The radiation detecting cassette 10A also includes a display unit 92 disposed outside of the image capturing area thereof, i.e., on the storage box 30, for displaying various items of information concerning the radiation detecting cassette 10A. More specifically, the display unit 92 displays ID information of the patient 18 whose radiation image information is to be recorded in the radiation detecting cassette 10A, the number of times that the radiation detecting cassette 10A has been used, an accumulated exposure dose, the charged state (remaining power level) of the battery 44 housed in the radiation detecting cassette 10A, image capturing conditions for the radiation image information, and a positioning image representing the patient 18 positioned with respect to the radiation detecting cassette 10A, etc. The radiological technician can confirm the patient 18 based on the ID information displayed on the display unit 92, and also confirm in advance that the radiation detecting cassette 10A is in a usable state, to thereby position the desired area to be imaged of the patient 18 with respect to the radiation detecting cassette 10A based on the displayed positioning image, and capture optimum radiation image information in the radiation detecting cassette 10A.

The storage box 30 includes a handle 94 to be gripped by the user in order to handle and carry the radiation detecting cassette 10A with ease.

The weight bar 39 has an input terminal 96 for connection to an AC adapter, a USB (Universal Serial Bus) terminal 98, which serves as an interface means for sending and receiving information to and from an external device, and a card slot 102 for receiving a memory card 100 therein.

When the charge on the battery 44 housed in the radiation detecting cassette 10A is low, or when there is not enough time to charge the battery 44, an AC adapter is connected to the input terminal 96, so as to supply electric power from an external source for thereby making the radiation detecting cassette 10A immediately usable.

The USB terminal 98 or the card slot 102 can be used when the radiation detecting cassette 10A is unable to send and receive information to and from an external device, such as the console 20 or the like, by way of wireless communications. More specifically, when a USB cable connected to the external device is connected to the USB terminal 98, the radiation detecting cassette 10A can send and receive information to and from the external device by way of wired communications through the USB terminal 98 and the USB cable. Alternatively, the memory card 100 can be inserted into the card slot 102, whereby necessary information from the radiation detecting cassette 10A is recorded in the memory card 100. Thereafter, the memory card 100 is disconnected and connected to the external device in order to send the recorded information from the memory card 100 to the external device.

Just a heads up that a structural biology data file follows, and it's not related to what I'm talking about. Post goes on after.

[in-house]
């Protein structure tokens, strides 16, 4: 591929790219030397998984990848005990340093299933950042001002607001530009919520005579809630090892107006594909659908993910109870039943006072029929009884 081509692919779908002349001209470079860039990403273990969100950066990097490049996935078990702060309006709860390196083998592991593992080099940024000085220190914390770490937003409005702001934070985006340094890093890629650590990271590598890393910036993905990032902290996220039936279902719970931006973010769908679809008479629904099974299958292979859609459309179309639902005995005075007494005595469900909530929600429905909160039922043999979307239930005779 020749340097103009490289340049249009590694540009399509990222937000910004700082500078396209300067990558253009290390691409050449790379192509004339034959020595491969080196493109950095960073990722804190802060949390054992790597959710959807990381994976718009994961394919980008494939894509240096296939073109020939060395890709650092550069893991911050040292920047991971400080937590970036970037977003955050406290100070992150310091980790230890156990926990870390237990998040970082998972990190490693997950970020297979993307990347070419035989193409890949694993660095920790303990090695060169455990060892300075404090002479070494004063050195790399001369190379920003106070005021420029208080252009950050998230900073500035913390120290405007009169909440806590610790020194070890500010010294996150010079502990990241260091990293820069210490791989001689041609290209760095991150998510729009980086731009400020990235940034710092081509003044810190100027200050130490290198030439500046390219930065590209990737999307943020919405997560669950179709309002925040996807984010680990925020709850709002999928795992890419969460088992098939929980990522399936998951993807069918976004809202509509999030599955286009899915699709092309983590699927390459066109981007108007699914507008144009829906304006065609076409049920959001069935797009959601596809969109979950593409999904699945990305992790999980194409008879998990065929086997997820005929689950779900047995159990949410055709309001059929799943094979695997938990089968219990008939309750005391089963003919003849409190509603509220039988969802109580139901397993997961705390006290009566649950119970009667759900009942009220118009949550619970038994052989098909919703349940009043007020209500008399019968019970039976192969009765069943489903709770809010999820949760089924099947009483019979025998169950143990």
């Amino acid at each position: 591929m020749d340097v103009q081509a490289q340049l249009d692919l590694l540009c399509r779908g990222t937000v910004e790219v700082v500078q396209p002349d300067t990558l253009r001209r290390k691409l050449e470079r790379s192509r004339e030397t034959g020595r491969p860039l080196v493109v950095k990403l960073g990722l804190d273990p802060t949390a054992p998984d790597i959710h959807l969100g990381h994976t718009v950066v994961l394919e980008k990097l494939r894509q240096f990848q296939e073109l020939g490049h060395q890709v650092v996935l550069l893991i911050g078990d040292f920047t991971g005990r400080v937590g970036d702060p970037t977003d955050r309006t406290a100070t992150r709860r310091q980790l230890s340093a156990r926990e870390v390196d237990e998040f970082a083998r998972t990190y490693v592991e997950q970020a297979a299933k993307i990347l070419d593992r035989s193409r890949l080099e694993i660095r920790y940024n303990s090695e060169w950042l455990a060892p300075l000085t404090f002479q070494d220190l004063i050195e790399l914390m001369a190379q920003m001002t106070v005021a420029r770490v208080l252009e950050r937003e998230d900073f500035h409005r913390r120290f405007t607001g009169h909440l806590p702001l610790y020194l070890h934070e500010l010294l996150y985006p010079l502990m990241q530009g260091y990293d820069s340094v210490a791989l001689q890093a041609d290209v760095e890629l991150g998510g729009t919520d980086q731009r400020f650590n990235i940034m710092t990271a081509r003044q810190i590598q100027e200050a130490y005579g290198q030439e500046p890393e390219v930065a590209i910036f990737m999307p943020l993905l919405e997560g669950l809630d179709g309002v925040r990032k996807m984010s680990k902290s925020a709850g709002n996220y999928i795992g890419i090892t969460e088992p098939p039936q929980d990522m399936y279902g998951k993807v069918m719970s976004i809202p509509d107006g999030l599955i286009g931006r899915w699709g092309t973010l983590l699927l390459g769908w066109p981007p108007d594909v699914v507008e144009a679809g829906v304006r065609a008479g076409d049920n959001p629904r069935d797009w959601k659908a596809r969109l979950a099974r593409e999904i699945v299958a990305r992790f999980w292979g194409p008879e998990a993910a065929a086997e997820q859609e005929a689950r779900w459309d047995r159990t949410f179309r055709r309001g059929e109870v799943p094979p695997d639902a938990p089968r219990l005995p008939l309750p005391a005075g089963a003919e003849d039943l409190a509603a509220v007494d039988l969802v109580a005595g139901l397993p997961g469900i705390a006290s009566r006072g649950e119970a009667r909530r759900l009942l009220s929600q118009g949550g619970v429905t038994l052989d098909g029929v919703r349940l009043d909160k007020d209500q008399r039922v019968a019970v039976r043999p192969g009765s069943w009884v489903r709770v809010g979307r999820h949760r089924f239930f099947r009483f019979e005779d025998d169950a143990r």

FIG. 8 shows a cradle 104 for receiving the radiation detecting cassette 10A therein and for charging the battery 44 housed in the radiation detecting cassette 10A. The cradle 104 is positioned in an operating room or in another desired location in the hospital. The cradle 104 is not only capable of charging the battery 44, but may also have a wireless or wired communication function to send and receive necessary information to and from an external device, such as the RIS 24, the HIS 26, the console 20, or the like. The information sent from the cradle 104 may include radiation image information recorded in the radiation detecting cassette 10A, which is loaded in the cradle 104. Information is sent and received between the transceiver 48 and the cradle 104 by way of wireless communications.

The cradle 104 has a display unit 108 for displaying the charged state of the battery 44 housed in the radiation detecting cassette 10A, which is connected to the cradle 104, and other necessary information including radiation image information acquired from the radiation detecting cassette 10A.

As shown in FIG. 8, when the screen 28 is wound around the takeup shaft 36 and stored in the storage box 30, the cradle 104 charges the battery 44 (see FIG. 3). More specifically, when the cradle 104 detects that the screen 28 has been fully stored in the storage box 30, the cradle 104 can begin charging the battery 44, while stopping the supply of electric power from the battery 44 to the radiation detector 40, the cassette controller 46, and the transceiver 48. Alternatively, while the cradle 104 is charging the battery 44, the battery 44 can continue to supply electric power to the radiation detector 40, the cassette controller 46, and the transceiver 48.